When I visit Edmonton, can I read that at a council meeting?

A: No.

Q: …Okay, let’s change the subject. On September 22, 2015, a group of cab drivers protested during a meeting when you were deciding whether to allow Uber in Edmonton. Have you ever been concerned about your safety at a council meeting?

A: Not really. It’s disruptive–you can’t conduct a meeting. We don’t try to get into it with people. In this case, this large a group of people reacting…you can’t continue your meeting.

Q: You decided to beef up your security with metal detectors and a glass wall. Wouldn’t it be cheaper if the councilors carried guns?

A: That would not be Canadian.


Follow Councilor Bev Esslinger on Twitter: @bevesslinger

#76: Schenectady, NY 12/27/16

For the last city council meeting of 2016, I couldn’t have picked a more beautiful council chamber: ornate chairs, delicate chandeliers, intricate woodwork. It looked more like the set of “Hamilton” than a municipal building.

But the room was also deeply, deeply confusing: the six council members were crowded into a single wooden desk–cafeteria style. The council president had her own luxurious dais in roughly the next ZIP code.

And then, there was the graphics department:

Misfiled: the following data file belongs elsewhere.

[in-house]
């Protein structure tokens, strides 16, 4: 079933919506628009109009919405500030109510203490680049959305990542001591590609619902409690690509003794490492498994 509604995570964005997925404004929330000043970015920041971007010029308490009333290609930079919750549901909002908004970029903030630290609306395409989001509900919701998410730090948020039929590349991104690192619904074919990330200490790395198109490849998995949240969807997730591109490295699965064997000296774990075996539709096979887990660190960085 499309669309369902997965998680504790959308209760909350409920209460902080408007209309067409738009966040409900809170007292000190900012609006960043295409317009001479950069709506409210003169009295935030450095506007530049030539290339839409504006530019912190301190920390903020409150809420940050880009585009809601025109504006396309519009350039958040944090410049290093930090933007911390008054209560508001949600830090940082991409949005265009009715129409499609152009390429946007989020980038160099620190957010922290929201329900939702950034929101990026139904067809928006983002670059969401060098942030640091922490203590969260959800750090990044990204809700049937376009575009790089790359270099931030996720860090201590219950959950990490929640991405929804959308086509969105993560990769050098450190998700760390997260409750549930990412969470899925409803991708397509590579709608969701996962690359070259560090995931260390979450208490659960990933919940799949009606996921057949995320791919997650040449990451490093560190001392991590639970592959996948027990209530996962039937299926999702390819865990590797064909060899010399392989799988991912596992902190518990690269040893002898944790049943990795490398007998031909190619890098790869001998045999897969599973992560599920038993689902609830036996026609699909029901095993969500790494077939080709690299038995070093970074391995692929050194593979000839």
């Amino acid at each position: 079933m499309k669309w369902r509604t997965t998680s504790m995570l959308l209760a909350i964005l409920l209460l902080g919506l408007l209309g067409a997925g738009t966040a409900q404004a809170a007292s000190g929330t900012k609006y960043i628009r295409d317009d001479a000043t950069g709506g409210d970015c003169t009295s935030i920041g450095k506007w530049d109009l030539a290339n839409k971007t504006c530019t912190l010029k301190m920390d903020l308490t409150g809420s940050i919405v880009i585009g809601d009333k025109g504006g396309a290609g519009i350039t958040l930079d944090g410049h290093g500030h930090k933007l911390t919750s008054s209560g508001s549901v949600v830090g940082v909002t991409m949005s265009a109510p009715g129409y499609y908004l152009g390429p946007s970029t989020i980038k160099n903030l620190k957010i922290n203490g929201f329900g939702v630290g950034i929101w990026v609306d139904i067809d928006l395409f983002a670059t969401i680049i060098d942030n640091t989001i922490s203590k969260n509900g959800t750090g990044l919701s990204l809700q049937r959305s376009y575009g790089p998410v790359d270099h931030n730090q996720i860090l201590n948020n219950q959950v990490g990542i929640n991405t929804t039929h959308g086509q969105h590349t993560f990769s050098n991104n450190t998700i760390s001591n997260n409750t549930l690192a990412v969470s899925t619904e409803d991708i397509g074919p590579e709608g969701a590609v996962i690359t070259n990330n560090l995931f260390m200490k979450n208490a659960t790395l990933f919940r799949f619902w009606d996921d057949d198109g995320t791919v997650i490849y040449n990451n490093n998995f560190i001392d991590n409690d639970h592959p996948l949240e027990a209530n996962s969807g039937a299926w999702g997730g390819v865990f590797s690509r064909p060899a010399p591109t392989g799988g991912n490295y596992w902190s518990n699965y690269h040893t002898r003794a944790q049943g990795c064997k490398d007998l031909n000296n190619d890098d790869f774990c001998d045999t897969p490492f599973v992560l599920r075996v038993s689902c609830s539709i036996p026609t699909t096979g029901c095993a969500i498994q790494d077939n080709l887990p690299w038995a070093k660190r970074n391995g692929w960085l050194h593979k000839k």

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“Councilman Textbox Head has the floor.”

However, the phrase “lipstick on a pig” sprung to mind, as the beautiful room was consumed by a series of irate public commenters tearing each council member a new rectum and–occasionally–making sense.

“Regarding the Uber issue,” a woman in a baggy blazer slowly wound herself up. “What is an ‘Uber?’ Is it generic? Is it a brand name? Is it a transitive verb? Is it a modifying adverb? I’d like to know.”

I had absolutely zero read on whether she was kidding. My heart said she wasn’t, and my head said, “oh, god, this is gonna get worse.”

“I picked up some statistics. Our seven new electric motorcycles–” she continued.

“Okay, this is about Uber and Lyft,” cut in Council President Leesa Perazzo with some exasperation. “It’s NOT about electric vehicles.”